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How Winter’s Chill Can Make Facial Pain Worse

Winter is back – and if you have trigeminal neuralgia, your facial pain may have returned or flared up, too. Cold air or wind can be one of the causes of trigeminal neuralgia’s excruciating facial sensations – making winter an especially painful season for many patients.

What is Trigeminal Neuralgia?

Trigeminal neuralgia is a condition that causes chronic pain in areas served by the trigeminal nerve, such as the eye, cheek or jaw. Trigeminal neuralgia is sometimes referred to as the “suicide disease” because of the severity of the pain and the years that individuals often suffer without knowing the cause. 

There are effective treatment methods to help treat trigeminal neuralgia including medication and stereotactic radiosurgery, such as Gamma Knife radiosurgery. 

Why Does My Facial Pain Get Worse in the Winter?

The difficulty of living with trigeminal neuralgia is that it tends to be regular, daily things or activities that are what causes trigeminal neuralgia to flare up. Though what triggers acute attacks will vary from patient to patient, some common activities that cause trigeminal neuralgia to ramp up include:

  • Hot, cold, spicy, or sour foods and beverages
  • Brushing your teeth
  • Gentle touch, including a breeze or face washing
  • Shaving
  • Blowing your nose
  • Putting on makeup or facial lotion
  • Talking and making facial expressions, such as smiling

 

Cold weather is often a cause of severe facial pain because it is connected to the nervous system. Severe temperatures are often felt by those with nerve pain due to how the nervous system reacts to temperature changes. 

To help reduce trigeminal neuralgia severity in the winter months, make sure you stay warm – blankets, hats, scarfs, gloves and extra layers are helpful. Be sure your home is well insulated and keep your home heated adequately. Talk to your doctor to see if there’s anything additional they can do to help, such as increase medication or provide a note to avoid traveling out in the cold to places such as school or work. 

This is why many doctors will recommend treatment, as avoiding temperature changes can be both difficult and disruptive.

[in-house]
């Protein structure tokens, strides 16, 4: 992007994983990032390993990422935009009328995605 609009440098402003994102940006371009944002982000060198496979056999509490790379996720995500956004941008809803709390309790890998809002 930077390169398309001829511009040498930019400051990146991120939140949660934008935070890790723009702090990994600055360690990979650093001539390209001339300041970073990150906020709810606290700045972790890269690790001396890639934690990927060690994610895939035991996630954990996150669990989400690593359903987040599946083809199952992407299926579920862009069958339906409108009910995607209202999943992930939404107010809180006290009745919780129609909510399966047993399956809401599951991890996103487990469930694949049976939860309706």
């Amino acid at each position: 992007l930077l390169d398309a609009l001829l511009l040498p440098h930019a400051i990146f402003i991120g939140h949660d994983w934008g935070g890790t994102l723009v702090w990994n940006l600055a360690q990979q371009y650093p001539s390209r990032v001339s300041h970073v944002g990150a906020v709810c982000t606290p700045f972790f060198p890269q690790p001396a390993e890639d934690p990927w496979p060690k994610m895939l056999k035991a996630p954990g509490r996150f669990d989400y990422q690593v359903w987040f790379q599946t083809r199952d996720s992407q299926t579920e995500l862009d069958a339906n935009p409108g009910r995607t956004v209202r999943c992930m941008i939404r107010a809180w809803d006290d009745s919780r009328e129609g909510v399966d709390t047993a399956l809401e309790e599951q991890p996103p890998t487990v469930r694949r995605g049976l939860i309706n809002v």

What is Gamma Knife Radiosurgery?

If you’ve been diagnosed with trigeminal neuralgia and find yourself suffering through another uncomfortable winter – and trigeminal neuralgia medication is doing little to help the pain – it may be time for you to consider Gamma Knife radiosurgery to treat your trigeminal neuralgia.

Gamma Knife stereotactic radiosurgery treats trigeminal neuralgia by sending 200 individual beams of high-dose radiation to the target area, or trigeminal nerve. The radiation damages the nerve, preventing pain signals from traveling to the face, all without harming the surrounding healthy tissue. Safe, non-invasive and effective, Gamma Knife radiosurgery is often completed in just one treatment session, enabling many patients to return to their everyday activities quickly, with minimal downtime. 

Where to Go From Here

Trigeminal neuralgia can be treated right in Bergen County at The Valley Gamma Knife Center, where our skilled team of nurse navigators, neurosurgeons and radiation oncologists treat facial pain and a host of other conditions. Contact our nurse navigators today to have your questions answered and find out if Gamma Knife radiosurgery can successfully treat your facial pain.

Anthony D’Ambrosio, M.D., M.B.A., F.A.A.N.S
Anthony D’Ambrosio, M.D., M.B.A., F.A.A.N.S
Dr. Anthony D’Ambrosio is a board-certified neurosurgeon that specializes in Neurosurgery, Stereotactic Radiosurgery, Gamma Knife Radiosurgery (GKRS) and more. He is the Director of Neurosurgery and Co-Director of the Gamma Knife Program at The Valley Hospital. Dr. D’Ambrosio is an expert in treating patients with trigeminal neuralgia, benign or malignant brain tumors, as well as many other neurological conditions.

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